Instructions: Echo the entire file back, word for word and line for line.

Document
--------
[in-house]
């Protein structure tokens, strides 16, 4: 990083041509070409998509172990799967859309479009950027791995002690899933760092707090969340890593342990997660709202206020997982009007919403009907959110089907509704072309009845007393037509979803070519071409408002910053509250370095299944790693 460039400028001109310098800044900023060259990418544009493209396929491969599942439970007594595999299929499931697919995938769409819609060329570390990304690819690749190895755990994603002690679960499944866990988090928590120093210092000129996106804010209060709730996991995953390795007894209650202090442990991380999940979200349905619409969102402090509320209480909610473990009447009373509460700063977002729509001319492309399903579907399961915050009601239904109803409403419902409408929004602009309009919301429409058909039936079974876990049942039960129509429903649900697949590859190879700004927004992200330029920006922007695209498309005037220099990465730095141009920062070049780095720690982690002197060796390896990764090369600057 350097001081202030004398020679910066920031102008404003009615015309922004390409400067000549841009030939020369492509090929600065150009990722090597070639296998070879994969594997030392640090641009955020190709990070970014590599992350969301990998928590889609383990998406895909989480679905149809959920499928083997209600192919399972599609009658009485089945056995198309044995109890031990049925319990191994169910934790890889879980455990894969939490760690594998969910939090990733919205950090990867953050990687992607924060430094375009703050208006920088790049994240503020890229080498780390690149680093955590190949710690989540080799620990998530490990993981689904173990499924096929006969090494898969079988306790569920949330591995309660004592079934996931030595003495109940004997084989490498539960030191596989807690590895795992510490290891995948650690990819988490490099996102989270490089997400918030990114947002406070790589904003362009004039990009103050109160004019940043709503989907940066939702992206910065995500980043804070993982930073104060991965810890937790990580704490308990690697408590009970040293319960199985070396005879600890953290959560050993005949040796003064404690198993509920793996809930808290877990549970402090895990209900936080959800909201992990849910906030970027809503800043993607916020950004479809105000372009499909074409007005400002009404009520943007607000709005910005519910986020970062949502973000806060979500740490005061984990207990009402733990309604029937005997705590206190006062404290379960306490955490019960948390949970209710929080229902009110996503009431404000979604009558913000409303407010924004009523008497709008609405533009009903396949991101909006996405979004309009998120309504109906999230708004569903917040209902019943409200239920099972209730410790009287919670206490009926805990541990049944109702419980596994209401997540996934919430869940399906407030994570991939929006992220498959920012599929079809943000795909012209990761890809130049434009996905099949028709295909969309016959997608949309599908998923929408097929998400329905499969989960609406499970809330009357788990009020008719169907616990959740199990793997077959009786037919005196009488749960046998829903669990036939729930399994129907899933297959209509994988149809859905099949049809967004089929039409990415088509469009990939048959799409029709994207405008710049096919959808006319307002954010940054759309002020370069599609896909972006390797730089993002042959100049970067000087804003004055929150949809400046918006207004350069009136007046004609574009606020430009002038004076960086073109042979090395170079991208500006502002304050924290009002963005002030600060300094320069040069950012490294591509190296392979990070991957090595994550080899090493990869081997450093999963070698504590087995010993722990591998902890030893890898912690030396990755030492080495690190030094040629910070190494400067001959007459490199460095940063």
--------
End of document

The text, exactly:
[in-house]
């Protein structure tokens, strides 16, 4: 990083041509070409998509172990799967859309479009950027791995002690899933760092707090969340890593342990997660709202206020997982009007919403009907959110089907509704072309009845007393037509979803070519071409408002910053509250370095299944790693 460039400028001109310098800044900023060259990418544009493209396929491969599942439970007594595999299929499931697919995938769409819609060329570390990304690819690749190895755990994603002690679960499944866990988090928590120093210092000129996106804010209060709730996991995953390795007894209650202090442990991380999940979200349905619409969102402090509320209480909610473990009447009373509460700063977002729509001319492309399903579907399961915050009601239904109803409403419902409408929004602009309009919301429409058909039936079974876990049942039960129509429903649900697949590859190879700004927004992200330029920006922007695209498309005037220099990465730095141009920062070049780095720690982690002197060796390896990764090369600057 350097001081202030004398020679910066920031102008404003009615015309922004390409400067000549841009030939020369492509090929600065150009990722090597070639296998070879994969594997030392640090641009955020190709990070970014590599992350969301990998928590889609383990998406895909989480679905149809959920499928083997209600192919399972599609009658009485089945056995198309044995109890031990049925319990191994169910934790890889879980455990894969939490760690594998969910939090990733919205950090990867953050990687992607924060430094375009703050208006920088790049994240503020890229080498780390690149680093955590190949710690989540080799620990998530490990993981689904173990499924096929006969090494898969079988306790569920949330591995309660004592079934996931030595003495109940004997084989490498539960030191596989807690590895795992510490290891995948650690990819988490490099996102989270490089997400918030990114947002406070790589904003362009004039990009103050109160004019940043709503989907940066939702992206910065995500980043804070993982930073104060991965810890937790990580704490308990690697408590009970040293319960199985070396005879600890953290959560050993005949040796003064404690198993509920793996809930808290877990549970402090895990209900936080959800909201992990849910906030970027809503800043993607916020950004479809105000372009499909074409007005400002009404009520943007607000709005910005519910986020970062949502973000806060979500740490005061984990207990009402733990309604029937005997705590206190006062404290379960306490955490019960948390949970209710929080229902009110996503009431404000979604009558913000409303407010924004009523008497709008609405533009009903396949991101909006996405979004309009998120309504109906999230708004569903917040209902019943409200239920099972209730410790009287919670206490009926805990541990049944109702419980596994209401997540996934919430869940399906407030994570991939929006992220498959920012599929079809943000795909012209990761890809130049434009996905099949028709295909969309016959997608949309599908998923929408097929998400329905499969989960609406499970809330009357788990009020008719169907616990959740199990793997077959009786037919005196009488749960046998829903669990036939729930399994129907899933297959209509994988149809859905099949049809967004089929039409990415088509469009990939048959799409029709994207405008710049096919959808006319307002954010940054759309002020370069599609896909972006390797730089993002042959100049970067000087804003004055929150949809400046918006207004350069009136007046004609574009606020430009002038004076960086073109042979090395170079991208500006502002304050924290009002963005002030600060300094320069040069950012490294591509190296392979990070991957090595994550080899090493990869081997450093999963070698504590087995010993722990591998902890030893890898912690030396990755030492080495690190030094040629910070190494400067001959007459490199460095940063």